Reporting Anjali Hemphill
SACRAMENTO (CBS13) – It’s been almost two decades and the nation of Rwanda is still healing from the genocide that claimed more than a million lives. A Sac State University professor, whose family was wiped out in Rwanda, is being honored by President Obama for her efforts to rebuild that nation.
CBS13’s Anjali Hemphill lived in Rwanda during that genocide and shares her’s and the professor’s unique experience.
“When I was 10 years old my family was living in Rwanda as US diplomats when we found ourselves caught up in that terrible civil war. We were forced to evacuate, leaving with whatever we could fit in a few bags,” said Anjali. “And it’s honestly been a long time since I thought about that traumatizing experience until I saw Mathilde Mukantabana’s name in a local newspaper.”
“Almost 70 people are buried on my family land,” said Mukantabana.
Nineteen years ago, more than 1 million people were slaughtered during a mass genocide in Rwanda. It was a violent war that was fueled by local governments who promoted the exile of an entire population.
Thousands of refugees were forced to flee.
“Of course you are numb. You look at the magnitude of the people who were killed — the numbers and you are helpless for many years,” said Mukantabana.
Mukantabana left Rwanda for Sacramento many years before the war, but the same day she accepted a teaching position at Cosumnes River College, she found out her entire family had been slaughtered in the bloodshed.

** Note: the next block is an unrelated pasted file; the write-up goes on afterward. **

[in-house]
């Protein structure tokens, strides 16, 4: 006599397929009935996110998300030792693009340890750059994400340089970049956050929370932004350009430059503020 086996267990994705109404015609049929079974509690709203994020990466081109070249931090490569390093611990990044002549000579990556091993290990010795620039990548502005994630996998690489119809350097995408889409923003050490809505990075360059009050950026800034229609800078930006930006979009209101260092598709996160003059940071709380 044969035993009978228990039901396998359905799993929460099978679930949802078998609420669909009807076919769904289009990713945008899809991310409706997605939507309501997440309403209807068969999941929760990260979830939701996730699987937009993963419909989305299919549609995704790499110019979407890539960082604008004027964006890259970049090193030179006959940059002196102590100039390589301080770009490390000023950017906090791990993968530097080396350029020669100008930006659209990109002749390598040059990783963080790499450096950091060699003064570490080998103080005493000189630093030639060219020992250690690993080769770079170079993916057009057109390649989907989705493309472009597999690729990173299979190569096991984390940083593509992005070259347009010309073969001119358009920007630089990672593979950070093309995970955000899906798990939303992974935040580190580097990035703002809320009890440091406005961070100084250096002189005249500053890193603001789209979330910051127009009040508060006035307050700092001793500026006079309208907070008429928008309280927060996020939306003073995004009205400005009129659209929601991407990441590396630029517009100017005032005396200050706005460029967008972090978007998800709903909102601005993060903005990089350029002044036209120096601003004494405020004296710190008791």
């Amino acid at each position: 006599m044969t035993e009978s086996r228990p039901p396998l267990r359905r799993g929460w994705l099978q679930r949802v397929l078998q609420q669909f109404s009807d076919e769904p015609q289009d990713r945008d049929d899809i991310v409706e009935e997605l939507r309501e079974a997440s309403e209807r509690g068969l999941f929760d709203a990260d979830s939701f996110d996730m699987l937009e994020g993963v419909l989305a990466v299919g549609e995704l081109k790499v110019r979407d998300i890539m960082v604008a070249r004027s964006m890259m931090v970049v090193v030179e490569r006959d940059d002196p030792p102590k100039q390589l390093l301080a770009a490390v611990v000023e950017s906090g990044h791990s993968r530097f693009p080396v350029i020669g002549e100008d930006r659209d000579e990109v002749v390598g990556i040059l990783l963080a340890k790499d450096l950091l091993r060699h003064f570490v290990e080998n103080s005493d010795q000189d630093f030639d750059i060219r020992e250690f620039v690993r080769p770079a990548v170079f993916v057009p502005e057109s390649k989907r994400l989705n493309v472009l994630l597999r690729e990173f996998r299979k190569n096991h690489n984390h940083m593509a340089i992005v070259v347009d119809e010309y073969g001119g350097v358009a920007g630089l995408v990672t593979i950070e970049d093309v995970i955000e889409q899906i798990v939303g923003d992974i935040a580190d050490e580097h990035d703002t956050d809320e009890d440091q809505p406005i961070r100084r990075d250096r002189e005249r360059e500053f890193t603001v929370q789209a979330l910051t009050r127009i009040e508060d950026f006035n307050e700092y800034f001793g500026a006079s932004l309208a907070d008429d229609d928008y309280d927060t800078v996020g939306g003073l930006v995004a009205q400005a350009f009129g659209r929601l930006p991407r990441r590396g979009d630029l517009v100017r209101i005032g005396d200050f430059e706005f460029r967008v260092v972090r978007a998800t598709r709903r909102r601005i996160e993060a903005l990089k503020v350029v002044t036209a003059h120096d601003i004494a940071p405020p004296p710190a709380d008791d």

“The way people are dealing with the tragedy and how they were able to turn it around — that has been incredible,” said Mukantabana.
Mukantabana later found strength and inspiration after what happened to her family. She started Friends of Rwanda, an organization that builds schools, teaches vocational skills and provides housing for the thousands of Rwandans in need.
“That was also one of the major reasons why we were able to heal or to make sense of the genocide. We really had a lot of people who rallied around us,” said Mukantabana.
Her efforts caught the attention of President Obama, who named Mukantabana the new Rwandan ambassador to the United States.
“This country is a good friend of Rwanda,” said Mukantabana. “We have enjoyed great relationships and we will continue with that.”
It’s an incredible story of how one woman helped an entire county rise up from the ashes.
“I’m so happy to see you and I would maybe encourage you to go to Rwanda and see the difference — then and now,” Mukantabana told me.
Mukantabana organizes a volunteer group every year from this area to go to Rwanda and help out at her organization.
Even though Mukantabana makes Sacramento her home, she spends a lot of time in Washington DC and Rwanda.